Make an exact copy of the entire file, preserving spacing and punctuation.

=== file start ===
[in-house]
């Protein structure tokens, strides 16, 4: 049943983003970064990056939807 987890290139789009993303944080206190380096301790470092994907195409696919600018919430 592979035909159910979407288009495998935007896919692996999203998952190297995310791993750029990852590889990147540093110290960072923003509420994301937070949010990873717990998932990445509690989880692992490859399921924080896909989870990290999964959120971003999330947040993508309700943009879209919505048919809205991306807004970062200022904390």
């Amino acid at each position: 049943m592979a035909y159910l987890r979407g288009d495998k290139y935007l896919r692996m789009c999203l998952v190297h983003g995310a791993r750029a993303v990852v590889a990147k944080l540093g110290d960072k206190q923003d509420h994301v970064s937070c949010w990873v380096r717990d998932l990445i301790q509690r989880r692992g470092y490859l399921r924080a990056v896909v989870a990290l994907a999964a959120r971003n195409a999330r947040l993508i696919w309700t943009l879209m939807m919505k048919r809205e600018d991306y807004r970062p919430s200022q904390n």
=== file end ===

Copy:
[in-house]
């Protein structure tokens, strides 16, 4: 049943983003970064990056939807 987890290139789009993303944080206190380096301790470092994907195409696919600018919430 592979035909159910979407288009495998935007896919692996999203998952190297995310791993750029990852590889990147540093110290960072923003509420994301937070949010990873717990998932990445509690989880692992490859399921924080896909989870990290999964959120971003999330947040993508309700943009879209919505048919809205991306807004970062200022904390």
């Amino acid at each position: 049943m592979a035909y159910l987890r979407g288009d495998k290139y935007l896919r692996m789009c999203l998952v190297h983003g995310a791993r750029a993303v990852v590889a990147k944080l540093g110290d960072k206190q923003d509420h994301v970064s937070c949010w990873v380096r717990d998932l990445i301790q509690r989880r692992g470092y490859l399921r924080a990056v896909v989870a990290l994907a999964a959120r971003n195409a999330r947040l993508i696919w309700t943009l879209m939807m919505k048919r809205e600018d991306y807004r970062p919430s200022q904390n």